Guests of Honor from the Musée du Louvre: Jean-Antoine Houdon’s Portraits of Americans in the Age of Enlightenment
The Detroit Institute of Arts will present a dossier exhibition featuring two masterworks of French eighteenth-century portrait sculpture lent from the Musée du Louvre. Created by the greatest sculptor of the Enlightenment, Jean-Antoine Houdon (1741–1828), the portraits depict two of America’s most iconic founders, Benjamin Franklin and George Washington.
As Guests of Honor, the portraits will be displayed in the company of selected works that similarly depict Franklin, Washington, and Robert Fulton, another early American icon, as among the first to reach celebrity status as enlightened leaders of a new nation. Drawing from the DIA’s own holdings and from a private collection, the exhibition gives audiences a unique opportunity to explore and compare images of these very familiar personae through art in a wide variety of media.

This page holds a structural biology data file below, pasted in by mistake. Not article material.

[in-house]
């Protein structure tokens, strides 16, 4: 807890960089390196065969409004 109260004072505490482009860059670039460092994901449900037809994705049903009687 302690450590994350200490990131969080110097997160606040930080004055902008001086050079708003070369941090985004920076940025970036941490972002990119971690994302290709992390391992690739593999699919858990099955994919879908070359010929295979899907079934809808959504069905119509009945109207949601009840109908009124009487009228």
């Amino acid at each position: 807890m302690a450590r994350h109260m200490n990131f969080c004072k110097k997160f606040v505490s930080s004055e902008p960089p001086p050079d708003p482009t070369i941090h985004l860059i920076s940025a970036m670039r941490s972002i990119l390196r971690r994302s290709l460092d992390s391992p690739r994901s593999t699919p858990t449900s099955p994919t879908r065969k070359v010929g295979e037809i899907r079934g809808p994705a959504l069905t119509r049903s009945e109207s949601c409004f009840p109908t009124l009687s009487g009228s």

Presented in our gallery dedicated to the early American republic, the exhibition sets Houdon’s masterful terracotta portraits alongside painting, sculpture, textile, and work on paper, with significant examples of furniture and decorative arts already on view in the gallery providing a greater context of visual culture in the early American republic.
The image above includes the following: (left) Benjamin Franklin, 1778, Jean-Antoine Houdon, French; terra cotta on separate marble base. Courtesy of the Musee de Louvre, Paris. (right) George Washington, 1786, Jean-Antoine Houdon, French; terra cotta on separate marble base. Courtesy of the Musee de Louvre, Paris.